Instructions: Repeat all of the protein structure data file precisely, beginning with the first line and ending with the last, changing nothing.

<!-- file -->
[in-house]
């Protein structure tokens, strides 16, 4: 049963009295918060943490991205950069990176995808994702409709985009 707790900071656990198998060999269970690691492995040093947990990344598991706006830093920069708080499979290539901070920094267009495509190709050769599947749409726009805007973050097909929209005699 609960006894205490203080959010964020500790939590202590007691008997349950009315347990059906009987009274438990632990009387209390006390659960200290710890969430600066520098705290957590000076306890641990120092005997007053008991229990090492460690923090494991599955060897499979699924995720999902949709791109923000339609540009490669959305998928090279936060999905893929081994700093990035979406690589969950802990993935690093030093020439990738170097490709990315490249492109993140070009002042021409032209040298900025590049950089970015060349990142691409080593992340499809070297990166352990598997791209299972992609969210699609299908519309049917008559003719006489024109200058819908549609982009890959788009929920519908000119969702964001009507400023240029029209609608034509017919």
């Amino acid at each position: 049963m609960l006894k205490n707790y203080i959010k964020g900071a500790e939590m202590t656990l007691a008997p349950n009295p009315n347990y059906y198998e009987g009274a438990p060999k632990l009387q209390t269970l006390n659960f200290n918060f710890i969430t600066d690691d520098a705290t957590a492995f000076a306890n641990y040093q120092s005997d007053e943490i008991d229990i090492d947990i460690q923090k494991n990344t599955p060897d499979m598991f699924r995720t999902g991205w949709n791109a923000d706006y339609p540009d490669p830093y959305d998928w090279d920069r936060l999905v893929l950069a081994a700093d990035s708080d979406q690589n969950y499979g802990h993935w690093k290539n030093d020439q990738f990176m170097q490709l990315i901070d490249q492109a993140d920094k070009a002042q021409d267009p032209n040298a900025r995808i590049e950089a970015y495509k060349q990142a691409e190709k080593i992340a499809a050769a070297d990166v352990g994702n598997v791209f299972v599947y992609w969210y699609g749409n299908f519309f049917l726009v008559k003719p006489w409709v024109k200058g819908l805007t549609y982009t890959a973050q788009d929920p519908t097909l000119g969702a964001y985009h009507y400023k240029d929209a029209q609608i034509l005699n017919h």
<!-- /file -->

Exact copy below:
[in-house]
């Protein structure tokens, strides 16, 4: 049963009295918060943490991205950069990176995808994702409709985009 707790900071656990198998060999269970690691492995040093947990990344598991706006830093920069708080499979290539901070920094267009495509190709050769599947749409726009805007973050097909929209005699 609960006894205490203080959010964020500790939590202590007691008997349950009315347990059906009987009274438990632990009387209390006390659960200290710890969430600066520098705290957590000076306890641990120092005997007053008991229990090492460690923090494991599955060897499979699924995720999902949709791109923000339609540009490669959305998928090279936060999905893929081994700093990035979406690589969950802990993935690093030093020439990738170097490709990315490249492109993140070009002042021409032209040298900025590049950089970015060349990142691409080593992340499809070297990166352990598997791209299972992609969210699609299908519309049917008559003719006489024109200058819908549609982009890959788009929920519908000119969702964001009507400023240029029209609608034509017919």
């Amino acid at each position: 049963m609960l006894k205490n707790y203080i959010k964020g900071a500790e939590m202590t656990l007691a008997p349950n009295p009315n347990y059906y198998e009987g009274a438990p060999k632990l009387q209390t269970l006390n659960f200290n918060f710890i969430t600066d690691d520098a705290t957590a492995f000076a306890n641990y040093q120092s005997d007053e943490i008991d229990i090492d947990i460690q923090k494991n990344t599955p060897d499979m598991f699924r995720t999902g991205w949709n791109a923000d706006y339609p540009d490669p830093y959305d998928w090279d920069r936060l999905v893929l950069a081994a700093d990035s708080d979406q690589n969950y499979g802990h993935w690093k290539n030093d020439q990738f990176m170097q490709l990315i901070d490249q492109a993140d920094k070009a002042q021409d267009p032209n040298a900025r995808i590049e950089a970015y495509k060349q990142a691409e190709k080593i992340a499809a050769a070297d990166v352990g994702n598997v791209f299972v599947y992609w969210y699609g749409n299908f519309f049917l726009v008559k003719p006489w409709v024109k200058g819908l805007t549609y982009t890959a973050q788009d929920p519908t097909l000119g969702a964001y985009h009507y400023k240029d929209a029209q609608i034509l005699n017919h």